USDA officials have denied Painter`s allegations, saying they have not found any information to substantiate his claims. The agency`s Office of Inspector General, however, has begun an investigation into the allegations and has interviewed both Painter and Nestor, who have spoken with other inspectors who said they have observed violations of the SRM policy.

In a sworn affidavit prepared earlier this month, Nestor said during a Jan. 27 private meeting with consumers groups, Barbara Masters, acting administrator of USDA`s Food Safety and Inspection Service, "stated that the agency routinely looks at the data and that they had always been aware of some `low level of non-compliance` with the SRM regulations."

Nestor said Masters added that when she learned of Painter`s allegations, "the agency reviewed the NRs again and found" some that would seem to substantiate his claims.

Corbo, who also was present at the January meeting, previously confirmed Nestor`s account to UPI.

During another private meeting with consumer groups last month, Nestor said she pressed Merle Pierson, USDA`s acting undersecretary for food safety, to cite what was unsubstantiated about Painter`s allegations. According to Nestor, Pierson replied that because Painter had not named the plants where the violations were occurring, the agency could not be certain the NRs they were aware of were the same ones referred to by Painter. A second source confirmed this account.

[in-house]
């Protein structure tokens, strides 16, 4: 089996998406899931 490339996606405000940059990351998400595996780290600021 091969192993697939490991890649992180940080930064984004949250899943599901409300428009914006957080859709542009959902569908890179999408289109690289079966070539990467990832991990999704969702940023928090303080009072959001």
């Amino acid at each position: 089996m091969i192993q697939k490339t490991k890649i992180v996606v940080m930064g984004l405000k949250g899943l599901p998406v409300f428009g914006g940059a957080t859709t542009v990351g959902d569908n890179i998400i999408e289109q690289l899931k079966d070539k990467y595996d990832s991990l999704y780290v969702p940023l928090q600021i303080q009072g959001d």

By federal law, the USDA has 30 days to respond to a FOIA request, but so far the agency has failed to fulfill this requirement to Public Citizen.

Corbo said he was told in May he would be given the reports during the first week of June.

That week came and passed.

"Then they said it would be here last week," he said. Corbo talked to the FOIA office Tuesday morning and said he now has been informed the reason for the delay is the review process has taken longer than expected. He added that FOIA officials said they could not tell him when he could expect to receive the documents.

Despite the missteps in testing the November cow, the USDA has assured the public the beef supply is safe. Last week, after acknowledging the agency still doesn`t know where the infected animal originated from seven months after it was slaughtered, Agriculture Secretary Mike Johanns said the cow did not go into the food supply and "Americans have every reason to continue to be confident in the safety of our beef."

The USDA has been attempting to persuade Japanese officials to reopen their borders to U.S. beef, and apparently Painter`s allegations have been a sticking point. The U.S. Embassy in Japan has posted on its Web site a statement denying his allegations and that USDA officials have asked the Office of Inspector General to consider conducting a criminal investigation regarding Painter.

Corbo and Nestor said this could be a violation of the Whistleblower Protection Act.

Upon learning of the U.S. Embassy notice, Painter said he contacted OIG officials and was informed they had received the request for a criminal investigation but did not pursue it because their examination did not indicate Painter had committed any crime.

Painter said his attorney wrote the USDA June 17 and requested the statement be removed from the embassy`s Web site. To date, the agency has not responded and the notice remains.

OIG declined to comment on this case.

USDA did not respond to UPI`s request for comment by press time.

E-mail: [email protected]

Copyright 2005 by United Press International